The Long Road to Teatime: Part 3
10 Over the valley of the therapists to the soup bowl of the malicious
Gently Dante takes my hand and guides me off my furry fish,
to lead me now up a rocky path and across a bridge
over a deep valley, long and narrow like a throat,
swallowing down huge tongues of flame.
This is the valley of bad therapists, who are hidden
in the flames of guilt that consume them
for the harm their wrong advice has caused.
But now I’m stuck, because who could describe, even in prose,
the pain suffered by those in the next level of hell?
Language isn’t big enough.
Here the troublemakers who caused discord when they were alive,
who made friends fall out and who split families,
are themselves split
and split, sliced
sliced and split
and split again but
still one, to be sliced
again and again and again sliced.
The screaming cuts through me till I cry out,
Hellish blender make soup
of them, make soup! Make soup!
11 Soberly we move on to the lowest levels of hell
This part is even harder for me to tell.
My stomach is cold with nerves,
I write with a grip on my face.
We have reached the levels where the treacherous plunge after death.
Dante leads me down past the traitors to their country
but when we reach the traitors to their families
he stops, and when he stops I stop with him.
Here are the parents who betrayed their children,
who turned away from the good in them
to complain about them to their friends,
who saw their children as obstacles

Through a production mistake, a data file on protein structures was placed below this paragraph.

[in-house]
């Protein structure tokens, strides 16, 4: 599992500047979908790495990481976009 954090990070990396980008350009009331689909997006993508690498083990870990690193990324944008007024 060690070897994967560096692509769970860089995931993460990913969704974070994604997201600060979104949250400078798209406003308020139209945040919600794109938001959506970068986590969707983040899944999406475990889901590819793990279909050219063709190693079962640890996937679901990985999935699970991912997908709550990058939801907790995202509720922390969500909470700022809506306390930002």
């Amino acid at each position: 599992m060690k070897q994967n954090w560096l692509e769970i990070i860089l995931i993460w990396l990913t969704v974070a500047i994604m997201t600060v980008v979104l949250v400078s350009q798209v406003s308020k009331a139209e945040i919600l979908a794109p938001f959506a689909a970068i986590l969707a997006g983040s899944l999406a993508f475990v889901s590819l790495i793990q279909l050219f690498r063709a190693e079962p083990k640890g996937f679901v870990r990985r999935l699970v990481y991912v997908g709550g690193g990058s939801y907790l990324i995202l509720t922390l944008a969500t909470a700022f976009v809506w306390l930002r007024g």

to their own rewards.
Screaming with horror they are forcing the children
into their gaping mouths, and the air is thick
with the smell of their children’s blood
running down their chins, drenching their clothes,
pooling at their feet.
I am retching, retching, dry mouthed.
I am terrified Dante will leave me here,
but speechlessly he leads me on.
12 Impossibly, he takes me down still further
Now we are truly at the bottom of the Inferno.
There are no flames here.
We walk across ice.
My feet skate over the ice and my attention skates
over the horrors of the bottom level. I think
I know my place.
But Dante nods at me to look downwards
and I look below my feet to see
those frozen below the ground.
It is impossible to speak to these figures,
sealed in ice, their postures distorted.
I open my mouth to ask Dante who they are,
but no words come.
Then I know these are the traitors to their calling.
Here the artists who gave up painting, the poets
who were too busy teaching, are sealed
in their silence.
‘Take me away,’ I whisper with all the breath I can raise
to my mouth. ‘Take me away, I am still alive.’
‘Ah, this is the one level of hell where the souls of the living are interred
while their bodies still go through the motions on earth.’
13 Out the other side
The moment stretches to include eternity
like Emily Dickinson moments do.
My heartbeat is an endless dash.
Then time returns to the Inferno and races through dawn to dusk.
Gravity turns inside out, our heads stand where our feet stood,
and our feet are already walking down a hidden road.
Dante moves on and I move on close behind
till we see a seamless hole ahead of us,
and through the hole I see the earth holding the sky
and the sky holding tight to the stars.
‘The Long Road to Teatime’, from The Long Road to Teatime (Auckland University Press, 2000), © Anna Jackson 2000, used by permission of the author.
Recording from the Aotearoa New Zealand Poetry Sound Archive 2004.